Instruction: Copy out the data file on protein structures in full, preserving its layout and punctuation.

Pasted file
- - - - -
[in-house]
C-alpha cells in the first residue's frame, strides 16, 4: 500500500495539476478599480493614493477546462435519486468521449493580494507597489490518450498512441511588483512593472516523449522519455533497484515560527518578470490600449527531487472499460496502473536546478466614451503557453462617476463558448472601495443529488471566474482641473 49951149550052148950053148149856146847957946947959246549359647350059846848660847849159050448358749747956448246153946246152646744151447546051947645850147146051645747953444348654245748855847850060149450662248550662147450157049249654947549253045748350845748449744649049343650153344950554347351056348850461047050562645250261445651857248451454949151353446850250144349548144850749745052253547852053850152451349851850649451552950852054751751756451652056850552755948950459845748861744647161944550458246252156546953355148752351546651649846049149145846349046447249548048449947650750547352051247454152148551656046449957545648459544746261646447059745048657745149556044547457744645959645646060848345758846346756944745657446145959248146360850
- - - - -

[in-house]
C-alpha cells in the first residue's frame, strides 16, 4: 500500500495539476478599480493614493477546462435519486468521449493580494507597489490518450498512441511588483512593472516523449522519455533497484515560527518578470490600449527531487472499460496502473536546478466614451503557453462617476463558448472601495443529488471566474482641473 49951149550052148950053148149856146847957946947959246549359647350059846848660847849159050448358749747956448246153946246152646744151447546051947645850147146051645747953444348654245748855847850060149450662248550662147450157049249654947549253045748350845748449744649049343650153344950554347351056348850461047050562645250261445651857248451454949151353446850250144349548144850749745052253547852053850152451349851850649451552950852054751751756451652056850552755948950459845748861744647161944550458246252156546953355148752351546651649846049149145846349046447249548048449947650750547352051247454152148551656046449957545648459544746261646447059745048657745149556044547457744645959645646060848345758846346756944745657446145959248146360850